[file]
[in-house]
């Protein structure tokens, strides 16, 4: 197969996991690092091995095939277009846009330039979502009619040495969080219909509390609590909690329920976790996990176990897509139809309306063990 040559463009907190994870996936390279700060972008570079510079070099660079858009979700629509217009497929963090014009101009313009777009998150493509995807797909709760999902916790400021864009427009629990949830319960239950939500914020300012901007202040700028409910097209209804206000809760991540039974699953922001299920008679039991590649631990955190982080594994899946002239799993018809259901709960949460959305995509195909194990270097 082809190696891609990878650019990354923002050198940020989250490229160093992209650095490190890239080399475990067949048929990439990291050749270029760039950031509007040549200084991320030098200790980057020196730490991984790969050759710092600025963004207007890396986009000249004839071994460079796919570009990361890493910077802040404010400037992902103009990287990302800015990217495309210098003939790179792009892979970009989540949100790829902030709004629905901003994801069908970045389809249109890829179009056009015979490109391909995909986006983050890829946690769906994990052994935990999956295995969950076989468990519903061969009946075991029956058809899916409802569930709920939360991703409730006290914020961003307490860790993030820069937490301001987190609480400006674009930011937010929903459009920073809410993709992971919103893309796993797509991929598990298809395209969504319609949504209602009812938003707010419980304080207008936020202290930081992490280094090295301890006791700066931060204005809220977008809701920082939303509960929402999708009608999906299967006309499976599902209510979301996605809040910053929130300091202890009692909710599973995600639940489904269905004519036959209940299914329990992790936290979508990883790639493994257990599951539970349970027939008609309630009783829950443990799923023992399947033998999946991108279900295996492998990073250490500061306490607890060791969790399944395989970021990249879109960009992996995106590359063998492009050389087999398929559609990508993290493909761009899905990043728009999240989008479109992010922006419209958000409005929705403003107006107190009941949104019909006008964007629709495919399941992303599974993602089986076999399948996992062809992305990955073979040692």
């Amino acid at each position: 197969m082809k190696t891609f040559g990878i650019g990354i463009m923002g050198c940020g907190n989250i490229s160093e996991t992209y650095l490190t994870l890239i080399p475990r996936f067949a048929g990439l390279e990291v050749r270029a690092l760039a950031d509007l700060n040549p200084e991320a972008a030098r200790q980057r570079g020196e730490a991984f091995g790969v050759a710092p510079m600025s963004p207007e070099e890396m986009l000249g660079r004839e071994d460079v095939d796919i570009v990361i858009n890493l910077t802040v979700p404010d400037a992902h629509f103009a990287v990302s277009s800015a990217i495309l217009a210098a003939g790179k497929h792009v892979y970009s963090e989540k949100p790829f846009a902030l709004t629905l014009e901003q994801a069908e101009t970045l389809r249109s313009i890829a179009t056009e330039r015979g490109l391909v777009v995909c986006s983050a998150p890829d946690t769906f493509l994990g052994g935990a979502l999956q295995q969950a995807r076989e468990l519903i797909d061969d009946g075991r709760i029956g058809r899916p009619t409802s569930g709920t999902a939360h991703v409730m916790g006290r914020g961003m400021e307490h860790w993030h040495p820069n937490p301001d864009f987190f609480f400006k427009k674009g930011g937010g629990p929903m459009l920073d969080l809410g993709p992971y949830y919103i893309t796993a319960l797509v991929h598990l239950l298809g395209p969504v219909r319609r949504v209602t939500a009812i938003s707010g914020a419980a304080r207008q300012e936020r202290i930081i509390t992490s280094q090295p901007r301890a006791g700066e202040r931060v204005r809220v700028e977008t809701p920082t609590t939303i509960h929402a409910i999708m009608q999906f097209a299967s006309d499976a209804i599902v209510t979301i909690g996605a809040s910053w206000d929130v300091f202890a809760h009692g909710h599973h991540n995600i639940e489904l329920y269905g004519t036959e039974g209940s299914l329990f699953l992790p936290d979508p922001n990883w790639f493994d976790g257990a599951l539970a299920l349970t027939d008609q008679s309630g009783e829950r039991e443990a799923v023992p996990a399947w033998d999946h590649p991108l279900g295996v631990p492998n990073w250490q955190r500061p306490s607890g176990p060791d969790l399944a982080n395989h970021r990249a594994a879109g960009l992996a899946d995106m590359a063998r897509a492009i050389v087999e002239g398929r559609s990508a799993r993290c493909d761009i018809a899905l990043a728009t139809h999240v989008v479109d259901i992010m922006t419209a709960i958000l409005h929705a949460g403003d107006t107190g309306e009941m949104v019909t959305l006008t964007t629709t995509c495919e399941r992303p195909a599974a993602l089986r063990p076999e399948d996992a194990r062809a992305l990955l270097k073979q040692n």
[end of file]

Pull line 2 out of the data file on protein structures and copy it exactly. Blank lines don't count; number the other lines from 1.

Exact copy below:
């Protein structure tokens, strides 16, 4: 197969996991690092091995095939277009846009330039979502009619040495969080219909509390609590909690329920976790996990176990897509139809309306063990 040559463009907190994870996936390279700060972008570079510079070099660079858009979700629509217009497929963090014009101009313009777009998150493509995807797909709760999902916790400021864009427009629990949830319960239950939500914020300012901007202040700028409910097209209804206000809760991540039974699953922001299920008679039991590649631990955190982080594994899946002239799993018809259901709960949460959305995509195909194990270097 082809190696891609990878650019990354923002050198940020989250490229160093992209650095490190890239080399475990067949048929990439990291050749270029760039950031509007040549200084991320030098200790980057020196730490991984790969050759710092600025963004207007890396986009000249004839071994460079796919570009990361890493910077802040404010400037992902103009990287990302800015990217495309210098003939790179792009892979970009989540949100790829902030709004629905901003994801069908970045389809249109890829179009056009015979490109391909995909986006983050890829946690769906994990052994935990999956295995969950076989468990519903061969009946075991029956058809899916409802569930709920939360991703409730006290914020961003307490860790993030820069937490301001987190609480400006674009930011937010929903459009920073809410993709992971919103893309796993797509991929598990298809395209969504319609949504209602009812938003707010419980304080207008936020202290930081992490280094090295301890006791700066931060204005809220977008809701920082939303509960929402999708009608999906299967006309499976599902209510979301996605809040910053929130300091202890009692909710599973995600639940489904269905004519036959209940299914329990992790936290979508990883790639493994257990599951539970349970027939008609309630009783829950443990799923023992399947033998999946991108279900295996492998990073250490500061306490607890060791969790399944395989970021990249879109960009992996995106590359063998492009050389087999398929559609990508993290493909761009899905990043728009999240989008479109992010922006419209958000409005929705403003107006107190009941949104019909006008964007629709495919399941992303599974993602089986076999399948996992062809992305990955073979040692």